Who will be contesting for the position of Mayor of Surrey?
On April 10, 2018, Mayor of Surrey, Linda Hepner, announced that she will not seek re-election in the Municipal Elections to be held in October. In the official statement, she said, “For 33 years the City of Surrey has been a chosen priority in my life and I have been honoured to serve the people of this City. Now after this four year term as Mayor, nine years as Councillor and more than two decades as a senior staff member, I have decided not to seek re-election at the end of this Council term.”
Mayor Hepner leaves behind a legacy of development projects that have transformed Surrey into an advanced city. Being in public service for over three decades, she has seen “Surrey evolve from a modest suburb into the region’s second metropolitan centre and a globally recognized leading edge city.”
Through her role, she has actively spearheaded various projects that have improved the lives of Surrey residents. Her most rewarding and challenging project has been bringing Light Rail Transit (LRT) to Surrey. “When completed, Light Rail will transform and shape Surrey for generations to come. I am glad to say that we are at the finish line where all three levels of government are firmly committed to Surrey LRT and it represents the most significant transportation investment in the history of the city,” says Mayor Hepner proudly.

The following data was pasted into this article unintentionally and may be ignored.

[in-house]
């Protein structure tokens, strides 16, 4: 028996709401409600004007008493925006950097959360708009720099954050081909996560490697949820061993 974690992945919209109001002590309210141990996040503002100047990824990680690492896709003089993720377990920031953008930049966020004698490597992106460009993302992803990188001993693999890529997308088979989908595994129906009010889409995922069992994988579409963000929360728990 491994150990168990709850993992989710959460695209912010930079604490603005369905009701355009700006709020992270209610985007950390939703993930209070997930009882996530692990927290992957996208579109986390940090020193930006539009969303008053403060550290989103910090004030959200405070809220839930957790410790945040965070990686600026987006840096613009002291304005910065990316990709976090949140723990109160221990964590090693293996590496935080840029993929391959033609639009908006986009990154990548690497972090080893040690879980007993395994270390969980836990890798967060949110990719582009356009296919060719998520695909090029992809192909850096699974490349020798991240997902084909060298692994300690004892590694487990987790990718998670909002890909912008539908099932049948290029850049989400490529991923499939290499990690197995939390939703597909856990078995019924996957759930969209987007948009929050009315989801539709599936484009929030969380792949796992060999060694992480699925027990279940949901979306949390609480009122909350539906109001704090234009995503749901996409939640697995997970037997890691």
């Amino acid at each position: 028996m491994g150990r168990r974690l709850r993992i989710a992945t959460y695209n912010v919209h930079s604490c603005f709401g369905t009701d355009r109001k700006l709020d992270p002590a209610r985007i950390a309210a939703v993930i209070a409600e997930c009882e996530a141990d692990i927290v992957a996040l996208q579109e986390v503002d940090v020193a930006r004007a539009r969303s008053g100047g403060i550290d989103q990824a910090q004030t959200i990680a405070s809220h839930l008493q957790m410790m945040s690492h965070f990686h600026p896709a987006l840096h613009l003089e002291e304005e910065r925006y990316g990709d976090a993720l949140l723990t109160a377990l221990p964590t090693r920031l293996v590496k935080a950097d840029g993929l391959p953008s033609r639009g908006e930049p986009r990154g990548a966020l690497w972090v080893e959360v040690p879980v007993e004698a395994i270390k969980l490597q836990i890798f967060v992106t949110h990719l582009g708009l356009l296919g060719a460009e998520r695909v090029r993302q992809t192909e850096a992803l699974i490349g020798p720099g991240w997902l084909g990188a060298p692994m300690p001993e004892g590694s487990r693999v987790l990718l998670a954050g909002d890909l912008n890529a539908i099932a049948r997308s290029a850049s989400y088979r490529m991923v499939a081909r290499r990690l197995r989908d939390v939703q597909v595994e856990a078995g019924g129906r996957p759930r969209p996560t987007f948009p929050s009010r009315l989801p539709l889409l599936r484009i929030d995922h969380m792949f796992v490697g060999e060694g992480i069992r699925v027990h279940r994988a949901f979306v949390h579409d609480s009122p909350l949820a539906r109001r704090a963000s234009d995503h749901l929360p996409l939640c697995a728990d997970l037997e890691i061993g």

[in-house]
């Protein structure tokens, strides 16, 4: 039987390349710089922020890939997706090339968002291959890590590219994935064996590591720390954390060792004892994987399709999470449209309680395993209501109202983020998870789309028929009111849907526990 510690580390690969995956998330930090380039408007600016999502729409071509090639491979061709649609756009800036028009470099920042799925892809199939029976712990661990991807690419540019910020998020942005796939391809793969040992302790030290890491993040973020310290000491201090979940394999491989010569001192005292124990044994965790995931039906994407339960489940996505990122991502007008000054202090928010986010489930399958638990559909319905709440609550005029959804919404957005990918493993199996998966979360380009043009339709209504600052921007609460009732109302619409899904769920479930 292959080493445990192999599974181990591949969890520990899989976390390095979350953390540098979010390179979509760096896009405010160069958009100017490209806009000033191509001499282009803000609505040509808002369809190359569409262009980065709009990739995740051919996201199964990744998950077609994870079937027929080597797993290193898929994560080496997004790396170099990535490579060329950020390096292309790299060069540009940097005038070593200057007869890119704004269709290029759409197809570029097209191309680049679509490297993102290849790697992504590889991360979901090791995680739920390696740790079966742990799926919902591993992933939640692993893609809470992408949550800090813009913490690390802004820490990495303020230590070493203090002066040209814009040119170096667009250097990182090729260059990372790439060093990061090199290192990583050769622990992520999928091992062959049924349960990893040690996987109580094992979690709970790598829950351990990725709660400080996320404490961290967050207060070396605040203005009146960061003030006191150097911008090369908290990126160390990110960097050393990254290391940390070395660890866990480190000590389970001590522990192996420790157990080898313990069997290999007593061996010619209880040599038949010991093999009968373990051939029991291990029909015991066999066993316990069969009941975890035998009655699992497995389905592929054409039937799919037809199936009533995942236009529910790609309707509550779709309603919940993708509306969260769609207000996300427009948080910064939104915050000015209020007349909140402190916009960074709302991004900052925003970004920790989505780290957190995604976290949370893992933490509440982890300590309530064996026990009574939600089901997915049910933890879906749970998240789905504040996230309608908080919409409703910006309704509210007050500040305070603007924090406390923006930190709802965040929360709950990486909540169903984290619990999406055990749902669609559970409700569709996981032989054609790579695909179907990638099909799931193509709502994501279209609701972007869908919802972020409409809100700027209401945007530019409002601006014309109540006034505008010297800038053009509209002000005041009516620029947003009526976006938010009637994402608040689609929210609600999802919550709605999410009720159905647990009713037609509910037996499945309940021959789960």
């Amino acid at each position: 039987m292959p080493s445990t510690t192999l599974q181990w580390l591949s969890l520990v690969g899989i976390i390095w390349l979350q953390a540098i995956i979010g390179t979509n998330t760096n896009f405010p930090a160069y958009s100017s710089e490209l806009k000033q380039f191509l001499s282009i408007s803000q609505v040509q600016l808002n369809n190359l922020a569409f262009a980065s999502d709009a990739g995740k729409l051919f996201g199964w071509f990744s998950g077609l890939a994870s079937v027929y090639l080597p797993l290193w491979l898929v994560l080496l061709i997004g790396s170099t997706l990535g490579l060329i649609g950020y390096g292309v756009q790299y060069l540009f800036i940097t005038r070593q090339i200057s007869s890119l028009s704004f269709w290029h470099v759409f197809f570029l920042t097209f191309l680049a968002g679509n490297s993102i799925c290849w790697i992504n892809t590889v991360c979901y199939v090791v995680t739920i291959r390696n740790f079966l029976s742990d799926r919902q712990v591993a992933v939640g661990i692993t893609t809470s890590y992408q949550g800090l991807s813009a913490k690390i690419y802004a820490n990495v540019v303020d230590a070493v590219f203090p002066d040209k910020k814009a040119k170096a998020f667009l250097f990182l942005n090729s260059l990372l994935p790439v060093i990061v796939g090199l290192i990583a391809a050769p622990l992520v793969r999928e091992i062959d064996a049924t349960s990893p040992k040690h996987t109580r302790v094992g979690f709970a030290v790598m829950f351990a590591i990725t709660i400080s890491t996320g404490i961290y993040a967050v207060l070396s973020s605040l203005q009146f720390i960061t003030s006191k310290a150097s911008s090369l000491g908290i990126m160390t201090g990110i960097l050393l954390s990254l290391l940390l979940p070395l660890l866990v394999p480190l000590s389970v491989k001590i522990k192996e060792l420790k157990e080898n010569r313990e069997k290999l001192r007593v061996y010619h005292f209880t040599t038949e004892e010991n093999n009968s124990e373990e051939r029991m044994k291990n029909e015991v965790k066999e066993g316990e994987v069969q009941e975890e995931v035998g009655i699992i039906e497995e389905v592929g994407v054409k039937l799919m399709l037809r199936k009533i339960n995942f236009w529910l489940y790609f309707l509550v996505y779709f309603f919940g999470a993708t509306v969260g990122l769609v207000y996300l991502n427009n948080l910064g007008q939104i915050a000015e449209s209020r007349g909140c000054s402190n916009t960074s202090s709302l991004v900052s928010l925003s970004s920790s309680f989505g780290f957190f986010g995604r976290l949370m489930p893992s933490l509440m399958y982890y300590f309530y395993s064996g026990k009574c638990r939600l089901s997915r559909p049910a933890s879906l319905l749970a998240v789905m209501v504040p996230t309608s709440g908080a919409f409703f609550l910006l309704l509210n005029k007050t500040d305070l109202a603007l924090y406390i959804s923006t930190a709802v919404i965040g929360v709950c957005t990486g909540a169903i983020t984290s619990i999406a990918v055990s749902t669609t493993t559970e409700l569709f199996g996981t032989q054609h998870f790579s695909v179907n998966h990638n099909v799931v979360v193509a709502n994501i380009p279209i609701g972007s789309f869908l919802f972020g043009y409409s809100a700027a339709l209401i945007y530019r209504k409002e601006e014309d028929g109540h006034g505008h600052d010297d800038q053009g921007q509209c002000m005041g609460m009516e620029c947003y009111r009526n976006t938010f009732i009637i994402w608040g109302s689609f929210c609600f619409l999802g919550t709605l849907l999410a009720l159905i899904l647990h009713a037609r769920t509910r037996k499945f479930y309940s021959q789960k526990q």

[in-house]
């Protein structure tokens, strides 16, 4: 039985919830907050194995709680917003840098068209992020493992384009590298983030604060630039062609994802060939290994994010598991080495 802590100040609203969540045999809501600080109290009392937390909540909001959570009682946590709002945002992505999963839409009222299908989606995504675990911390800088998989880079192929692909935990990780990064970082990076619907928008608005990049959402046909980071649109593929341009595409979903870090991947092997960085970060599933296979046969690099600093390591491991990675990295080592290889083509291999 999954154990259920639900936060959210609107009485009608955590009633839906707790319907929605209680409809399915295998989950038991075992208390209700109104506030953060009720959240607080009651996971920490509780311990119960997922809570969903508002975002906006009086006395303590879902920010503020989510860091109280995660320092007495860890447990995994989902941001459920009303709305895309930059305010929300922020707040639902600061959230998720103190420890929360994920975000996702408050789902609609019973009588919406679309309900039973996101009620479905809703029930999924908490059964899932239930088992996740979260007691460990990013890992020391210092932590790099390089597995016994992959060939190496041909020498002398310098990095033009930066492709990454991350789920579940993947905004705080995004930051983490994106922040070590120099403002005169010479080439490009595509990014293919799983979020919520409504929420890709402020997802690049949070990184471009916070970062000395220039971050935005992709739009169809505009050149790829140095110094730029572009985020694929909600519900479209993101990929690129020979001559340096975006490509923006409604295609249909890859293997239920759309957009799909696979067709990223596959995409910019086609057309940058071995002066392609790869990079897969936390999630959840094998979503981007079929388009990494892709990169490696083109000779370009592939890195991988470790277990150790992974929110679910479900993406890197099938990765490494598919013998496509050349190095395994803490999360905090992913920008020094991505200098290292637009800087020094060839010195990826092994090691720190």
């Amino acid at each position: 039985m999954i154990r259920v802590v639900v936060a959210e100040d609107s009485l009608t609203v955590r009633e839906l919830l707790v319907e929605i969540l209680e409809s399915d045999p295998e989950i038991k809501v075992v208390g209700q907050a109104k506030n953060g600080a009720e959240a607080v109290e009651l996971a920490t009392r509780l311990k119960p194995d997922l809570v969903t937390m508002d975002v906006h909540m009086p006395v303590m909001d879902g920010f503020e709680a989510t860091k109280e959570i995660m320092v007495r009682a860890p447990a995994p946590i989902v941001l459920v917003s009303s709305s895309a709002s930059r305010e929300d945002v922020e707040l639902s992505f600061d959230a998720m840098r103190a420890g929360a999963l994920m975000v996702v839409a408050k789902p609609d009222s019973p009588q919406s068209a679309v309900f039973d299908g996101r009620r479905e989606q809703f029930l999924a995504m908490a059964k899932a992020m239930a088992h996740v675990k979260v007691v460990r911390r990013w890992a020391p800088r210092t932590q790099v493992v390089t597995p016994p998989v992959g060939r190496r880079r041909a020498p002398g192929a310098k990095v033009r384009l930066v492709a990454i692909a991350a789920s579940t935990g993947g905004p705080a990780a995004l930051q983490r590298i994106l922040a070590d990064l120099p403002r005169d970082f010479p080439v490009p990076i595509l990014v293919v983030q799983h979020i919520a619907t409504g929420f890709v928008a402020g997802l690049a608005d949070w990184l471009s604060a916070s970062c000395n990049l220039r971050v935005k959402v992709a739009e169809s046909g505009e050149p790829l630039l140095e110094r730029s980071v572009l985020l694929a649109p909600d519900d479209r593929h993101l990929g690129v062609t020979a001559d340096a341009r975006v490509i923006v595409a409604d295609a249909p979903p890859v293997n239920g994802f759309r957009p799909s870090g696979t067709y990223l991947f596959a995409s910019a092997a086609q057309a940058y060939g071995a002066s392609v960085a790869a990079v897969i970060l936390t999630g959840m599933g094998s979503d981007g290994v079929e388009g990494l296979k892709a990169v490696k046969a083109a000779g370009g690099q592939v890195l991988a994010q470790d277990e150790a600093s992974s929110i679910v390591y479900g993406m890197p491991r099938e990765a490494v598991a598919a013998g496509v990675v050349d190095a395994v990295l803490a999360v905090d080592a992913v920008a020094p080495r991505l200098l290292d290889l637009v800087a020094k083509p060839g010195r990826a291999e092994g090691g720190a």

Post Mayor Hepner’s announcement, a few City Councillors, expressed their desire to run for the Mayor’s seat. “I am considering running for Mayor. I believe we have a tremendous opportunity to shape our growing city and I believe I have the experience, skills and vision to lead this community,” says Councillor Bruce Hayne of Surrey First party. He believes he has the well-rounded skill sets to be a mayoral contender. “A strong business background with seven years Council experience having been the past president of the Surrey Board of Trade and a long-standing volunteer in our community (Surrey Memorial Hospital Foundation, Sources Community Resource Society etc), I have demonstrated a passion and deep commitment to our community.”
Councillor Hayne’s vision for the city is youth-centric. “Investing in our educational system, youth programs, and opportunities for our youth to grow and learn will provide the foundations for the future. Economic initiatives that attract investment in our community will provide career opportunities for youth so they can remain in Surrey to build their careers and future right here,” he shares. Having a strong business and economic background, he wants to place more emphasis on investment to the community such as Health Technology (Innovation Boulevard) and attract more investment to the city.